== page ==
Organic farmers face with major issues with GMO contamination from neighboring farms. A recent Grist.org article states that 1/3 of farmers have seen GMO contamination and half of them have had crops rejected because of it. The Grist article reports:
A new survey from Food & Water Watch has found that over 80 percent of organic farmers across the country are worried about how genetically modified crops in nearby fields are affecting their own. These farmers have incurred significant financial losses due to GMO contamination and the measures taken in attempts to prevent it.
It turns out that keeping organic crops and GMOs sufficiently separate is not cheap. To create a “buffer zone” around their fields, as required by USDA organic standards, the farmers surveyed said they set aside a median of five acres at a median cost of $2,500 per year. In some instances, the cost was more than $20,000 per year.
No, we can't all just get along...
Food & Water Watch conducted a survey on GMO contamination with some very surprising results...
The survey asked farmers if they had any non-monetary costs from the threat of GMO contamination. Several responses described strain between GMO and non-GMO farmers. One farmer wrote that, “…every time I walk into the local co-op they grit their teeth.” Others wrote that “conventional farming neighbors do not respect us,” that non-organic “neighbors feel that our farm is a thorn in their sides or a nuisance,” and that they “are considered to be a problem to them because we are not GMO like the rest of them.” Some relationships have gotten so strained that “neighbors get bent out of shape” when approached about GMO issues, and “some neighbors will no longer tell us what they plant.”
Read the whole report at Food & Water Watch.
Increase in incidents of GM crops in traded food and feed
Another study, this one by the Food and Agricultural Organization of the United Nations (FAO), shows 25 countries blocked imports after finding traces of GMOs...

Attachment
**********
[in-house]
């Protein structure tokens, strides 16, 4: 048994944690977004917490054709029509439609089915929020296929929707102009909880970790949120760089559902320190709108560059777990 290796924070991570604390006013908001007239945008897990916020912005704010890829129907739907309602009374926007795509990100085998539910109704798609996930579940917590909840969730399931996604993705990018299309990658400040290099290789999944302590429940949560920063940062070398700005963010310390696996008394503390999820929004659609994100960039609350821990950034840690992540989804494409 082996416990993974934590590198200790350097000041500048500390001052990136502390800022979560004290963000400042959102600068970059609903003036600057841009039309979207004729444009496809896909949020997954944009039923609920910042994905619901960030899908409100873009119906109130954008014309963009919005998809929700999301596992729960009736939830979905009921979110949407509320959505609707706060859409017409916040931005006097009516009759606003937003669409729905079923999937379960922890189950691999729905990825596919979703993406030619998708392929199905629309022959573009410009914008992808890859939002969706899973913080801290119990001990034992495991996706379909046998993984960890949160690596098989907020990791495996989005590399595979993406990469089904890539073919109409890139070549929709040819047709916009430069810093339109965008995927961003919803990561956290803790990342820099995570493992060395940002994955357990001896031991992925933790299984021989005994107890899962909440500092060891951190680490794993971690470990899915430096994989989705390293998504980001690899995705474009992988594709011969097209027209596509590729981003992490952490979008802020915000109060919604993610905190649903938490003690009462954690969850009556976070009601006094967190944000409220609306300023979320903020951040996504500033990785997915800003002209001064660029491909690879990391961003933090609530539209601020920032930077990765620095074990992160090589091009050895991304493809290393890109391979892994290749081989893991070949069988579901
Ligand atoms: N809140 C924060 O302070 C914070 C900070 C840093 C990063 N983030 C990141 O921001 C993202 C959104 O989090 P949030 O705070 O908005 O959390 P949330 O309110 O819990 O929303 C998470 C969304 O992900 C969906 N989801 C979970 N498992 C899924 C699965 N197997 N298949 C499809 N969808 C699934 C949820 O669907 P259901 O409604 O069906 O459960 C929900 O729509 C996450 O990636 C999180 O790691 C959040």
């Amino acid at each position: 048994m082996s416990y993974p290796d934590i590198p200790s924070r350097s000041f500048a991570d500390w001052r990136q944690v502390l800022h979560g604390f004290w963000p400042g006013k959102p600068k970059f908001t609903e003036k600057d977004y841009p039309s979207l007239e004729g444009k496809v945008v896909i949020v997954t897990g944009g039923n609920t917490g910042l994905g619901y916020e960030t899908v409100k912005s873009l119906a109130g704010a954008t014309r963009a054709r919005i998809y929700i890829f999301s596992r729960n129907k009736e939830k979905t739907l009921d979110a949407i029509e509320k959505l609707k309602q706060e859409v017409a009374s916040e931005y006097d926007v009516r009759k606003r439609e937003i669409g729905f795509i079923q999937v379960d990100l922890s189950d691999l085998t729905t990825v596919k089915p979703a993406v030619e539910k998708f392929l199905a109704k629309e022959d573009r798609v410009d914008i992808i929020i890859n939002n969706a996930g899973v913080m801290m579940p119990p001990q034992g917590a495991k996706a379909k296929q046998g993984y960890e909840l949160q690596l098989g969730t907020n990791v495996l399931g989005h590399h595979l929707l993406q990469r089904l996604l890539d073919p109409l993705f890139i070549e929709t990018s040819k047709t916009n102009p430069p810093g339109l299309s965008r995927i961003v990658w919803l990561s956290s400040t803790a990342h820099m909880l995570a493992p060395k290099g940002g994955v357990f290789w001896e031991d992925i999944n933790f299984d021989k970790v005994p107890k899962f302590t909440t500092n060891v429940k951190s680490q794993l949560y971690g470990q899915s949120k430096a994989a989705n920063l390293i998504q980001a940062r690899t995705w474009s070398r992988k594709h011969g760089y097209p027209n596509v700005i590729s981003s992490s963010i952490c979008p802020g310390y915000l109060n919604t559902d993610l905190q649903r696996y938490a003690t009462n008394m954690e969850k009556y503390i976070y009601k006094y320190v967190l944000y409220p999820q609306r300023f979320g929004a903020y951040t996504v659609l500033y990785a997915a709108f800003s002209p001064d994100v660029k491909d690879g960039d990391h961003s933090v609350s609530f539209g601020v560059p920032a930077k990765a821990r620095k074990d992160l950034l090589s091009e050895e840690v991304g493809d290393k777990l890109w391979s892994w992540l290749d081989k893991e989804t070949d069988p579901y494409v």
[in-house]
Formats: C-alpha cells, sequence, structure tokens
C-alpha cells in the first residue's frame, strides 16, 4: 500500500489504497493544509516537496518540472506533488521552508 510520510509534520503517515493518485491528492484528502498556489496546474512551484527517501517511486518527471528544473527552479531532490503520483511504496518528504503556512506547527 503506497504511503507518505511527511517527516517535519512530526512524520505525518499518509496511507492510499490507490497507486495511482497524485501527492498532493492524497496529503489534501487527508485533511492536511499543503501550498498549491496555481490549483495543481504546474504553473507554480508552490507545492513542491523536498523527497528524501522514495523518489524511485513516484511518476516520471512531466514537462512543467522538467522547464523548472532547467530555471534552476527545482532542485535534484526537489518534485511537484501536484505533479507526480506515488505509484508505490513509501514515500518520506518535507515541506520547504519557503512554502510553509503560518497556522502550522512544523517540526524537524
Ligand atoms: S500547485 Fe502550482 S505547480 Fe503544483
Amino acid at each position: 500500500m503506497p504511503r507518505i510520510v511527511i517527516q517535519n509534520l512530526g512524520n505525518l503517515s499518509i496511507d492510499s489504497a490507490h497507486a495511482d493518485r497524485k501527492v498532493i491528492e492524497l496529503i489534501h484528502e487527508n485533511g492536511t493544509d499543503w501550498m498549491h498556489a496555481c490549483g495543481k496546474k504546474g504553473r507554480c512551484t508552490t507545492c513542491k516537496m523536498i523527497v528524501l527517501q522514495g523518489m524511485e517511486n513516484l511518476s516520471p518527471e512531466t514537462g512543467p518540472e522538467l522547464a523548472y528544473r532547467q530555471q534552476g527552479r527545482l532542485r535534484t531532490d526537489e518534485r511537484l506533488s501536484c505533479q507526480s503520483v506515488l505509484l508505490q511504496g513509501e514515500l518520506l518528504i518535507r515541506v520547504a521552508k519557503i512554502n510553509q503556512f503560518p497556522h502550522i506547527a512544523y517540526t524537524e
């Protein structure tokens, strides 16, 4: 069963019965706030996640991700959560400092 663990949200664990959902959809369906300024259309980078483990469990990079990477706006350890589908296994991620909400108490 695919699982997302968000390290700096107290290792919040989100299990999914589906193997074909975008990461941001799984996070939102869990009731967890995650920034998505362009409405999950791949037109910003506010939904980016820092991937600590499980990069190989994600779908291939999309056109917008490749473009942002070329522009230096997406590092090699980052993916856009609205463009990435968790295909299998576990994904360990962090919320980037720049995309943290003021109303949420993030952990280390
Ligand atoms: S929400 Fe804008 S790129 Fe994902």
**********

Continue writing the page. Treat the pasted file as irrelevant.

The increased production of genetically modified crops around the globe has led to a higher number of incidents of low levels of GMOs being detected in traded food and feed, FAO said today. The incidents have led to trade disruptions between countries with shipments of grain, cereal and other crops being blocked by importing countries and destroyed or returned to the country of origin.
In the first survey of its kind, 75 out of 193 FAO member countries responded to questions on low levels of GM crops in international food and animal feed trade.
The survey reveals:
- respondents reported 198 incidents of low levels of GM crops mixed into non-GM crops between 2002 and 2012;
- there was a jump in cases between 2009 and 2012, when 138 out of the 198 incidents were reported;
- shipments with low levels of GM crops originated mainly from the US, Canada and China, although other countries also accidently shipped such crops;
- once detected, most shipments were destroyed or returned to the exporting country;
- the highest number of incidents involved linseed, rice, maize and papaya;
"We were surprised to see incidents from every region. It seems the more testing and more monitoring they do, the more incidents they find."
Japan Banned US Wheat due to GMO Contamination